Milwaukee for an Affordable Family Vacation

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Milwaukee is one of those cities that is perfect for people who don’t really like vacationing in cities. It’s small and friendly and was recently voted one of the most affordable cities in America. Best of all, it’s got lots of cool stuff for kids and families.

This is a secret I discovered only recently. Despite having grown up less than 150 miles south of Milwaukee, I had never visited until a few years ago. My husband, a part-time musician, had played a gig there and returned home raving about the wonders of Milwaukee and the Pfister Hotel, an old fashioned Grand Dame of a hotel. He was so impressed he had made reservations for us to spend our wedding anniversary there.

We did. It was a wonderful spring weekend perfect for long walks along the pristine lakefront, a leisurely afternoon exploring the world-class Milwaukee Art Institute and making plans for a return visit with our kids, then ages 7 and 9.


Milwaukee is the 22nd largest city in America, nestled on the shores of Lake Michigan. It’s best known for its huge, free summer music festival, Summerfest. But it’s got plenty of fun stuff to do during the other three seasons as well.

When we returned to Milwaukee with the kids in tow, we headed not to the Pfister (why waste such elegance on unappreciative children?) but to the Milwaukee Hilton City Centre. It’s not quite as grand at the Pfister, but it’s still a bit of a dame and it has the ultimate in kid vacation features: an indoor waterpark in the basement. The waterpark is best for younger kids, although my slightly older kids managed to stay active and happy for a few hours. 

Walking Around

The Hilton is conveniently located within walking distance of one of Milwaukee’s best family attractions, the Milwaukee Public Museum, a terrific natural history museum. Don’t miss the two-story Puelicher Butterfly Wing that’s always a hit with kids and the temporary traveling Titanic exhibit that’s worth a look if you missed it when it was in Chicago at the Museum of Science and Industry.

Also housed in the downtown Museum Center Complex is the Humphrey IMAX Dome Theater. It has the typical IMAX features–the six-story-high screen and a 12,000 watt, six-channel digital stereo surround sound–that makes for one cool viewing experience. But be careful taking young children to an IMAX–it can be a little too intense for them. The $2.6 million Daniel M. Soref Planetarium also shares the space.

A few blocks away–it’s within walking distance on a warm day, but on a blustery one when the wind whips in off the lake, you might choose to drive over and park nearby–is the fantastic Betty Brinn Children’s Museum. The life-size BRIO train set is a big draw for pint-sized fans of trains and Thomas the Tank Engine.  The place is filled with things kids can push, pull and play pretend with. It’s best for little ones, but bigger siblings with a open mind can find plenty to entertain themselves until the advent of naptime means they can head back to the hotel.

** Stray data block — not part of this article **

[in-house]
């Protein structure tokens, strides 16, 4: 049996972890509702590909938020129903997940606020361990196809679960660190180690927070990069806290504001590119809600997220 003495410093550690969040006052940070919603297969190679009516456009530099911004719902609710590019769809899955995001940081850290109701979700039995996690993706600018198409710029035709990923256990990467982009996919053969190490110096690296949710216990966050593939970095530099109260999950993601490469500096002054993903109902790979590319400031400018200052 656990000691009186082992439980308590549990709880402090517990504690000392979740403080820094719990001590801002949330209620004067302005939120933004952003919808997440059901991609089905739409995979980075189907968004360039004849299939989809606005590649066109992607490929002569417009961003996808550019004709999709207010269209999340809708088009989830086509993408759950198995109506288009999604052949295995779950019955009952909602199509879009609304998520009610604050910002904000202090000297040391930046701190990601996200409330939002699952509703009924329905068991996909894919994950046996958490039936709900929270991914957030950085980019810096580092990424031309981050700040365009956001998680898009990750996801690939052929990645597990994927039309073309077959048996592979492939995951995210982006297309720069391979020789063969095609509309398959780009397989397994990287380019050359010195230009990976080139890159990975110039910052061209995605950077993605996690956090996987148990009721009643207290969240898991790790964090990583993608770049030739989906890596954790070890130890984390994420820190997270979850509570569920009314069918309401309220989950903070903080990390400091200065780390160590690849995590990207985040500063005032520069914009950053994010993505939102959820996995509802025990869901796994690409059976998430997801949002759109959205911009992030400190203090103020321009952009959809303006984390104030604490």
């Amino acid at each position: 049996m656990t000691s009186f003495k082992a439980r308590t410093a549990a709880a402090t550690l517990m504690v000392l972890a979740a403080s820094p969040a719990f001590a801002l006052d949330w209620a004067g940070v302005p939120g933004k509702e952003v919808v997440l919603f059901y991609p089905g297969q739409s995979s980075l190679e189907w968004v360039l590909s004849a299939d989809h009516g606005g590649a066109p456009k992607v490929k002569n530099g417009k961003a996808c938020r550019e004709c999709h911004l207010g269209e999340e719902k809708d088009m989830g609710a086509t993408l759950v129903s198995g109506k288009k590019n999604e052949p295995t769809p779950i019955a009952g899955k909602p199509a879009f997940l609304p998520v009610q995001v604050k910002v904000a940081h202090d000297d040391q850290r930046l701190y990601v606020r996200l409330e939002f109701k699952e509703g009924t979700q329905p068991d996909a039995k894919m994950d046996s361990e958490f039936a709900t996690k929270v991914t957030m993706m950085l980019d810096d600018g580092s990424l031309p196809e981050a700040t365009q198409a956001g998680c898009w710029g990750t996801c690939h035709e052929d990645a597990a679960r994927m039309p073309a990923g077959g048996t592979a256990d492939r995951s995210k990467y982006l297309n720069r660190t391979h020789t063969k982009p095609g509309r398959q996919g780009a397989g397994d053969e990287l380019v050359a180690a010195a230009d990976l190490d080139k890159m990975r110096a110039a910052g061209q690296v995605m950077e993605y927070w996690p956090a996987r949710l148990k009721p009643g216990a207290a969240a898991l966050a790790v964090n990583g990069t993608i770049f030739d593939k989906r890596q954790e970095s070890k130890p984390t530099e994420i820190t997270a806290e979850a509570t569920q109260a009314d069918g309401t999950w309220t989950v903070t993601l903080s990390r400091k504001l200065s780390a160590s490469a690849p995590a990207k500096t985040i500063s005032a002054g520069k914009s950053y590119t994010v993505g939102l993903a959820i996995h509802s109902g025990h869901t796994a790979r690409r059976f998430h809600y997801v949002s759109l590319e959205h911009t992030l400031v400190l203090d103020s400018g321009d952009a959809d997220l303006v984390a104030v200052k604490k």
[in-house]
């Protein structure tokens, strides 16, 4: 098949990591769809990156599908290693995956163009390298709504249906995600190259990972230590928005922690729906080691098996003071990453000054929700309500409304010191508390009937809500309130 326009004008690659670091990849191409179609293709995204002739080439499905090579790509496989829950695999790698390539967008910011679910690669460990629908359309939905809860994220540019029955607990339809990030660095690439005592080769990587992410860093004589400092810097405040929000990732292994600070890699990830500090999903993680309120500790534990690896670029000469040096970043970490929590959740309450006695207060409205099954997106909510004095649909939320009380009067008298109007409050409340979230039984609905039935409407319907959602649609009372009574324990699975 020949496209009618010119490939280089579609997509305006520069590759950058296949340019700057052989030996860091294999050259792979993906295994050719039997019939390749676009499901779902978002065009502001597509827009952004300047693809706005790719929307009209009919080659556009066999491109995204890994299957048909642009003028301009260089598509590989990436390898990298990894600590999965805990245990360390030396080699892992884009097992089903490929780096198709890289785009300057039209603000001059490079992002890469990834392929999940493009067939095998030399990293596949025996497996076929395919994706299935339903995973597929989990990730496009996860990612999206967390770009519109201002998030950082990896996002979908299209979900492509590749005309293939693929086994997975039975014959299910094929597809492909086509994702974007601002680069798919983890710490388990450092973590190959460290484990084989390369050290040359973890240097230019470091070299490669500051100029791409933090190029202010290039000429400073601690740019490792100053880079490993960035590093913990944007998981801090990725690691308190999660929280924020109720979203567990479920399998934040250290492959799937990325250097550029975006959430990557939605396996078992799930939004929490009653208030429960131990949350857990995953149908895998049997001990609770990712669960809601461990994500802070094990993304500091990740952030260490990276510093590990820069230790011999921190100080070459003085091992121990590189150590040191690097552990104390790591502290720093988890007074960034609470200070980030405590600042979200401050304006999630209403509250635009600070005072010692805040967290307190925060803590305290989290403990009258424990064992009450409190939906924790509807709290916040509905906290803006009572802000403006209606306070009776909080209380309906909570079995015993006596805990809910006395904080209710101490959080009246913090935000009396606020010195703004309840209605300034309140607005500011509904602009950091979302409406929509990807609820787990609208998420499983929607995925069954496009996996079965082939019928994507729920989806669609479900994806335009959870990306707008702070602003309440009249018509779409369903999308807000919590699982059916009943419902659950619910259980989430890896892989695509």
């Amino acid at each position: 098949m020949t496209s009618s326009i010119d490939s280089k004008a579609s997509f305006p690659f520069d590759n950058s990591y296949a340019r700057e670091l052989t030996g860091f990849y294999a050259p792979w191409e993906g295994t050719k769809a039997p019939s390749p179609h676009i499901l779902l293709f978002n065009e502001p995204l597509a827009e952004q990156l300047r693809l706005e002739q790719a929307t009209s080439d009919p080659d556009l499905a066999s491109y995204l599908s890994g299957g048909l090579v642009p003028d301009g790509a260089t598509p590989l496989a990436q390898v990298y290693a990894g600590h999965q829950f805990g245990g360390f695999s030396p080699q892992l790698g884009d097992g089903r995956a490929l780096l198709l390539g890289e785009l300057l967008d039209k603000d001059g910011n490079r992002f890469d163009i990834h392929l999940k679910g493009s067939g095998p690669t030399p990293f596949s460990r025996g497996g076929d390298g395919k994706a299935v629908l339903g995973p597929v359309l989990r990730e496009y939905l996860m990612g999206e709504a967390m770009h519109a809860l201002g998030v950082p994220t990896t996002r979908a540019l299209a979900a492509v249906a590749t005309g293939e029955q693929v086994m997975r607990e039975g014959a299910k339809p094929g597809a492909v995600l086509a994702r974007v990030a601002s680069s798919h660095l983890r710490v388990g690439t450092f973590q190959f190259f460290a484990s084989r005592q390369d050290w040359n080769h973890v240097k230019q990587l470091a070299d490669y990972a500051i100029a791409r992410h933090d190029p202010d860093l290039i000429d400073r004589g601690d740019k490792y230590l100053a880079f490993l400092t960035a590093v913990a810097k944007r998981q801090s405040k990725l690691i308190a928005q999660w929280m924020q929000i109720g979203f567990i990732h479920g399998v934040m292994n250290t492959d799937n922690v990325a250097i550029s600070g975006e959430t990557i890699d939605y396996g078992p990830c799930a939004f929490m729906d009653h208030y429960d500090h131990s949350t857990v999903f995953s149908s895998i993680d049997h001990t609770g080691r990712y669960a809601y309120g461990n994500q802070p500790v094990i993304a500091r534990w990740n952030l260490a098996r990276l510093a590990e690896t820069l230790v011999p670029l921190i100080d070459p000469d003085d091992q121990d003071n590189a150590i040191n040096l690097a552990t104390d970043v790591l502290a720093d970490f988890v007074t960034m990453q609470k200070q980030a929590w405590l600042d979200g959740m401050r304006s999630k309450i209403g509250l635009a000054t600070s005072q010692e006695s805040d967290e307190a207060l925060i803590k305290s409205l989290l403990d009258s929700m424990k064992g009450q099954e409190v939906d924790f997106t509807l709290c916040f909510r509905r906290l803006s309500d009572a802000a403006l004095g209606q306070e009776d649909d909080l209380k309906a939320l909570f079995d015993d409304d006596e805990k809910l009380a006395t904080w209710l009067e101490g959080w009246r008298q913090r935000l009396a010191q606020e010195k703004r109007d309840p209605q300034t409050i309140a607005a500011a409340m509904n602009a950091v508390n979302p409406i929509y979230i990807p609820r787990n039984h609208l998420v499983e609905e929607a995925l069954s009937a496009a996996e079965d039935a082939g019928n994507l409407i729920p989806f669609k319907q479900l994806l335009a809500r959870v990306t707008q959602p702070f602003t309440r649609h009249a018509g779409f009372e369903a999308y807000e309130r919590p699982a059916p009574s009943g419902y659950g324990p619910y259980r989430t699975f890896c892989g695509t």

If you can put the little ones in the stroller for that afternoon nap, walk across the street from Betty Brinn for an adult afternoon wandering the exhibit halls of the Milwaukee Art Museum.  It’s OK for kids, but much better as an adult experience.

For Tweens and Teens

As is so often true, many of the family-friendly attractions in Milwaukee are best for kids 10 and under. At least they were until 2006. That’s when Discovery World, the city’s new 120,000-square-foot science and technology museum, opened.

The beautiful building was built along the lakefront across from the children’s museum and next to the art museum. According to Jeannine Sherman, public relations manager for VISIT Milwaukee and the mom of three tween- and teen-aged kids, Discovery World is “all about innovation, exploration and discovery.”

Her kids are fans of the museum with its virtual reality exhibits and techno-jungle. There’s even a bed of nails kids can lay on to learn about the distribution of pressure.

For the youngsters, there’s an aquarium with touch tanks and rooms where the fish swim over and under visitors and the great expansive lawns and grounds along the lakefront, perfect for running off that excess energy.

The city’s newest attraction showcases another Milwaukee original: the Harley-Davidson motorcycle.

The 130,000-square-foot Harley-Davidson Museum, opened this summer, celebrates the 105-year history of the Harley. But it’s not all exhibits and history. There’s also the  gallery that lets visitors climb on a hog and “ride” along with a movie broadcast on a large screen. If there aren’t enough Harleys inside and you’re visiting on a nice day, stroll along the wall of windows that looks out on the parking lot for a view of hundreds of more hogs, ridden there by their owners.

For other great vacation spots for teens and tweens, check out TravelingMom’s report on tween-approved eateries in Chatanooga, a visit to Vermont, as well as tips on taking teens and tweens to England and Wales or Montreal

Add your family-friendly Milwaukee suggestions here.

Cindy Richards is the mom of Evan and Tess and editor for Check out her MomWithTeens blog.

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About The Author

Cindy Richards is a Pulitzer Prize nominated journalist who serves as the Editor-in-Chief of She also is the mom of two terrific teens who have traveled with her since that first, fateful plane ride when one preschooler discovered a barf bag in his seat pocket and his sister, finding none in hers, demanded, “I want a barf bag too!” She has been a reporter, editor and columnist at the Chicago Sun-Times and Chicago Tribune, an editor at Chicago Parent and Catalyst Chicago and an instructor in the graduate school at Northwestern’s prestigious Medill School of Journalism.

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